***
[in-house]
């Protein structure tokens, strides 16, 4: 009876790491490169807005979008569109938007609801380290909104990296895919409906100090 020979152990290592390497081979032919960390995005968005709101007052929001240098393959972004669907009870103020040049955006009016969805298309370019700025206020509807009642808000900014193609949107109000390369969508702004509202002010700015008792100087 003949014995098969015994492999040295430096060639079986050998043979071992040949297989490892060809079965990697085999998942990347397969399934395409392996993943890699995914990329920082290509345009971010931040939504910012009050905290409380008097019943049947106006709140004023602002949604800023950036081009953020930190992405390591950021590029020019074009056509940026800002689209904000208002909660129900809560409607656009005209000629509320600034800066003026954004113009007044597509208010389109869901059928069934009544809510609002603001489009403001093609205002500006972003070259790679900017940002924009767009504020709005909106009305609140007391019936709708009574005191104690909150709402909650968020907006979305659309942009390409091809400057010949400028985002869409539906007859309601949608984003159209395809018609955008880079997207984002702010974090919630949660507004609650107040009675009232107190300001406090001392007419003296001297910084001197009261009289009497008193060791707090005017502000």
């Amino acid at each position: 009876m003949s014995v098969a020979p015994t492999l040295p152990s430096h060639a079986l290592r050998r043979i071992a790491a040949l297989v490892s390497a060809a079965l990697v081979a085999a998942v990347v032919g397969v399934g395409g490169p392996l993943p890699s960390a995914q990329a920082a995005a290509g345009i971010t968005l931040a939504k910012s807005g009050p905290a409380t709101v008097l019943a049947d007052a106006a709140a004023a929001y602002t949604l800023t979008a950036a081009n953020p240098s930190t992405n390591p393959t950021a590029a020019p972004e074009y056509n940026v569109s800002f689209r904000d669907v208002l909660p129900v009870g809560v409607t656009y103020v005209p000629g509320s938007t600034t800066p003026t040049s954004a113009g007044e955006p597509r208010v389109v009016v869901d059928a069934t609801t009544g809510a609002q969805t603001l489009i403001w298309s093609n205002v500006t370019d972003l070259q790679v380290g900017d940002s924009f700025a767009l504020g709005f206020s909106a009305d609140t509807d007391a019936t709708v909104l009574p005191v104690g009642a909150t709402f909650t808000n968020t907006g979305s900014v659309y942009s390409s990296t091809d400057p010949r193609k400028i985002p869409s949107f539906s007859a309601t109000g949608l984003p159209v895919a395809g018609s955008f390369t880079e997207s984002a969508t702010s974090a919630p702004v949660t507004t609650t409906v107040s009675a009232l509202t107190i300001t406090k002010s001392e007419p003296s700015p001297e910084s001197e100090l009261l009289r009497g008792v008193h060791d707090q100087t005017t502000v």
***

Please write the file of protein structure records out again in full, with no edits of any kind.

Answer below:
[in-house]
């Protein structure tokens, strides 16, 4: 009876790491490169807005979008569109938007609801380290909104990296895919409906100090 020979152990290592390497081979032919960390995005968005709101007052929001240098393959972004669907009870103020040049955006009016969805298309370019700025206020509807009642808000900014193609949107109000390369969508702004509202002010700015008792100087 003949014995098969015994492999040295430096060639079986050998043979071992040949297989490892060809079965990697085999998942990347397969399934395409392996993943890699995914990329920082290509345009971010931040939504910012009050905290409380008097019943049947106006709140004023602002949604800023950036081009953020930190992405390591950021590029020019074009056509940026800002689209904000208002909660129900809560409607656009005209000629509320600034800066003026954004113009007044597509208010389109869901059928069934009544809510609002603001489009403001093609205002500006972003070259790679900017940002924009767009504020709005909106009305609140007391019936709708009574005191104690909150709402909650968020907006979305659309942009390409091809400057010949400028985002869409539906007859309601949608984003159209395809018609955008880079997207984002702010974090919630949660507004609650107040009675009232107190300001406090001392007419003296001297910084001197009261009289009497008193060791707090005017502000």
């Amino acid at each position: 009876m003949s014995v098969a020979p015994t492999l040295p152990s430096h060639a079986l290592r050998r043979i071992a790491a040949l297989v490892s390497a060809a079965l990697v081979a085999a998942v990347v032919g397969v399934g395409g490169p392996l993943p890699s960390a995914q990329a920082a995005a290509g345009i971010t968005l931040a939504k910012s807005g009050p905290a409380t709101v008097l019943a049947d007052a106006a709140a004023a929001y602002t949604l800023t979008a950036a081009n953020p240098s930190t992405n390591p393959t950021a590029a020019p972004e074009y056509n940026v569109s800002f689209r904000d669907v208002l909660p129900v009870g809560v409607t656009y103020v005209p000629g509320s938007t600034t800066p003026t040049s954004a113009g007044e955006p597509r208010v389109v009016v869901d059928a069934t609801t009544g809510a609002q969805t603001l489009i403001w298309s093609n205002v500006t370019d972003l070259q790679v380290g900017d940002s924009f700025a767009l504020g709005f206020s909106a009305d609140t509807d007391a019936t709708v909104l009574p005191v104690g009642a909150t709402f909650t808000n968020t907006g979305s900014v659309y942009s390409s990296t091809d400057p010949r193609k400028i985002p869409s949107f539906s007859a309601t109000g949608l984003p159209v895919a395809g018609s955008f390369t880079e997207s984002a969508t702010s974090a919630p702004v949660t507004t609650t409906v107040s009675a009232l509202t107190i300001t406090k002010s001392e007419p003296s700015p001297e910084s001197e100090l009261l009289r009497g008792v008193h060791d707090q100087t005017t502000v």